# Thread: fallacy with imaginary numbers

1. ## fallacy with imaginary numbers

according to wikipedia there is a fallacy of the following kind:

https://en.wikipedia.org/wiki/Imagin...gative_numbers

they are denying that

are both true.

2. ## Re: fallacy with imaginary numbers

Originally Posted by 7777777
according to wikipedia there is a fallacy of the following kind:

https://en.wikipedia.org/wiki/Imagin...gative_numbers

they are denying that

are both true.
Yes, that is what they mean when they say
Care must be used when working with imaginary numbers expressed as the principal values of the square roots of negative numbers.
The radical sign is usually defined as the principal root. So, when you use the radicals, and the rules for multiplying under the radical inappropriately, you can introduce errors. That's what they are pointing out.

3. ## Re: fallacy with imaginary numbers

Originally Posted by grapes
Yes
exactly. And they are wrong.

both

and

are true.

4. ## Re: fallacy with imaginary numbers

Originally Posted by 7777777
exactly. And they are wrong.

both

and

are true.
You are using the radical sign differently than most people.

5. ## Re: fallacy with imaginary numbers

Originally Posted by grapes
You are using the radical sign differently than most people.
What do you mean? Do you mean that I am wrong?

Tell me exactly:

do you think that
is false ?

6. ## Re: fallacy with imaginary numbers

Originally Posted by 7777777
What do you mean? Do you mean that I am wrong?

Tell me exactly:

do you think that
is false ?
Every nonnegative real number a has a unique nonnegative square root, called the principal square root, which is denoted by √a, where √ is called the radical sign or radix.
https://en.m.wikipedia.org/wiki/Square_root

In other words, √9 means 3, but not -3

It's just a math symbol. If you want to indicate the negative square root of 9, you indicate it by -√9

That's just how the symbols are defined.

7. ## Re: fallacy with imaginary numbers

Originally Posted by grapes

https://en.m.wikipedia.org/wiki/Square_root

In other words, √9 means 3, but not -3
so, you are telling that
is false

Originally Posted by grapes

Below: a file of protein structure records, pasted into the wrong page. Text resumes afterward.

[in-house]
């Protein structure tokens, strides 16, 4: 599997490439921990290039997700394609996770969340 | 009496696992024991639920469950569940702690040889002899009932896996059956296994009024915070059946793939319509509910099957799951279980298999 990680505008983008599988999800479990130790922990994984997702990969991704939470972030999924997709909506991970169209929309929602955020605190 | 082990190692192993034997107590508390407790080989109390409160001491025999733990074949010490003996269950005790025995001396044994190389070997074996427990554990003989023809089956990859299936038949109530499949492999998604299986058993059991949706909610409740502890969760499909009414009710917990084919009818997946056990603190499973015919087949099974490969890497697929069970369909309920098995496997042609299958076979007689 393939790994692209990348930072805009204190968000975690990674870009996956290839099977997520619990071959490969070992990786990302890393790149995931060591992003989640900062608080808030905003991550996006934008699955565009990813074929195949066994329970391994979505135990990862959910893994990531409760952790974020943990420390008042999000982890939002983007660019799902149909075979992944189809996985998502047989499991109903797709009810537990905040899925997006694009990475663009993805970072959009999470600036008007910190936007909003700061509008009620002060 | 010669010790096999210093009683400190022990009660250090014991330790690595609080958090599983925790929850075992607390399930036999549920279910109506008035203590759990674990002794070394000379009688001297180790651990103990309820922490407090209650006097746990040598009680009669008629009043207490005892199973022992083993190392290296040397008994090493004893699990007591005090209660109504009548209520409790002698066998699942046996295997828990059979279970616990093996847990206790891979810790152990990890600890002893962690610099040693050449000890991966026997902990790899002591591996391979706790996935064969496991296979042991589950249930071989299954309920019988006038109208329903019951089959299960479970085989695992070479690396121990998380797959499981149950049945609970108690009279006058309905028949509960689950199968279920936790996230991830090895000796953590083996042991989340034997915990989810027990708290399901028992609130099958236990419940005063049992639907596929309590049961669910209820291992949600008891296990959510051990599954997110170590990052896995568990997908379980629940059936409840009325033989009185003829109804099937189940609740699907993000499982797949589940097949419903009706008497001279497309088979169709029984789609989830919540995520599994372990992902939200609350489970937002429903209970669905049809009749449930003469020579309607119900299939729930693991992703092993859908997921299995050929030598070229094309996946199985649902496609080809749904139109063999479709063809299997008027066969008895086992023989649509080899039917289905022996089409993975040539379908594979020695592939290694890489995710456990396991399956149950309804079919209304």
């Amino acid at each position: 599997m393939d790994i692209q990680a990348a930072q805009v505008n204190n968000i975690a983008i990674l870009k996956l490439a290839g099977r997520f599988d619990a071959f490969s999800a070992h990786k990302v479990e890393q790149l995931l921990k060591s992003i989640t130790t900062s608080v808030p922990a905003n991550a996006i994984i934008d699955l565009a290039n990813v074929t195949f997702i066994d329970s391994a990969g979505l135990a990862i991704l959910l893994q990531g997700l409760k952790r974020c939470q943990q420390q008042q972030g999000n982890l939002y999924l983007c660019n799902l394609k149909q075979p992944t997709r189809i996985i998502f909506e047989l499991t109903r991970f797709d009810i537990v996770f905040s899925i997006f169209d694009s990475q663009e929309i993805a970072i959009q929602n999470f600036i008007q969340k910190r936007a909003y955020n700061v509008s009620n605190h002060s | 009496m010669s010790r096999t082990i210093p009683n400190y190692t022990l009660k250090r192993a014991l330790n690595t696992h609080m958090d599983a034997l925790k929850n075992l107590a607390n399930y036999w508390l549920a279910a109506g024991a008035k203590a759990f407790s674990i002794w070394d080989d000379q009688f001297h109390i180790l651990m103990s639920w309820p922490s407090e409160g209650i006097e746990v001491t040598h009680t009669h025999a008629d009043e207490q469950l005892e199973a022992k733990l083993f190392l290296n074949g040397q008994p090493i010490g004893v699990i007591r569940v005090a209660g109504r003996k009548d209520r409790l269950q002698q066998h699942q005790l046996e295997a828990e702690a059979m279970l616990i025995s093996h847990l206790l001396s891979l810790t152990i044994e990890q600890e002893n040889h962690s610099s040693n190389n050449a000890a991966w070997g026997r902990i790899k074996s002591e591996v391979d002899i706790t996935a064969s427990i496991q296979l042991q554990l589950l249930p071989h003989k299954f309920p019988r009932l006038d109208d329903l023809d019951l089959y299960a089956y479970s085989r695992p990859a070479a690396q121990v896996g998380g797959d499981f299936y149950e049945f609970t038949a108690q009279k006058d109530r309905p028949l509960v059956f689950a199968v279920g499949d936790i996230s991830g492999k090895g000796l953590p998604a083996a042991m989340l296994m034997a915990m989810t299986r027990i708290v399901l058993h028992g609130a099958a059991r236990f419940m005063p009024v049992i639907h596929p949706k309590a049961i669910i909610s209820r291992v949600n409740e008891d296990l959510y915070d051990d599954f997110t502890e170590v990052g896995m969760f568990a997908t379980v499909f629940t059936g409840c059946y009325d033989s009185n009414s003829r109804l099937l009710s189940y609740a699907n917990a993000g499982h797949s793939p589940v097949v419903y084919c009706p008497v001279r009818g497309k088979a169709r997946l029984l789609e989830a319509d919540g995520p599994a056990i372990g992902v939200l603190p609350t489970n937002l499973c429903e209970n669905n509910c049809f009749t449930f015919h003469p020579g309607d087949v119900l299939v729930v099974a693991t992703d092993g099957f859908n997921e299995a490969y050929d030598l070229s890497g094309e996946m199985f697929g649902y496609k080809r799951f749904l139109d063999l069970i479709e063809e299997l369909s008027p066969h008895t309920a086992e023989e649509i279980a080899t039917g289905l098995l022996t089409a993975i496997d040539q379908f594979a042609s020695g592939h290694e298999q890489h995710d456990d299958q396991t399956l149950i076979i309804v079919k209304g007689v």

It's just a math symbol. If you want to indicate the negative square root of 9, you indicate it by -√9

That's just how the symbols are defined.
but now you are telling that the negative square root of 9 is -3 ( = -√9)

You should decide what is , you can't tell that it is both false and true at the same time.

8. ## Re: fallacy with imaginary numbers

Originally Posted by 7777777
so, you are telling that
is false
Yes

cannot also equal -3.

but now you are telling that the negative square root of 9 is -3 ( = -√9)
Yes.

If then taking the negative of both sides is

You should decide what is , you can't tell that it is both false and true at the same time.
I did not tell that.

At no time did I claim

9. ## Re: fallacy with imaginary numbers

Originally Posted by grapes
Yes

cannot also equal -3.
alright, then you end up with

Originally Posted by grapes
Yes.

If then taking the negative of both sides is

I did not tell that.

At no time did I claim
You said that the negative square root of 9 is -3.
And now you are telling that it does not mean

Whereas I see that it is right to say that
"the negative square root of 9 is -3" means
and
"the positive square root of 9 is +3" means

10. ## Re: fallacy with imaginary numbers

Originally Posted by 7777777
alright, then you end up with

No, you end up with that, not me.

Squaring both sides of an equation is not always a valid algebraic step, for obvious reasons. No need to start with a radical sign, just start with -3 not equal to 3.

You said that the negative square root of 9 is -3.
And now you are telling that it does not mean
It does not mean that. You left out the negative

Whereas I see that it is right to say that
"the negative square root of 9 is -3" means
and
"the positive square root of 9 is +3" means
You've insisted on that before. That's why you come up with nonsense like

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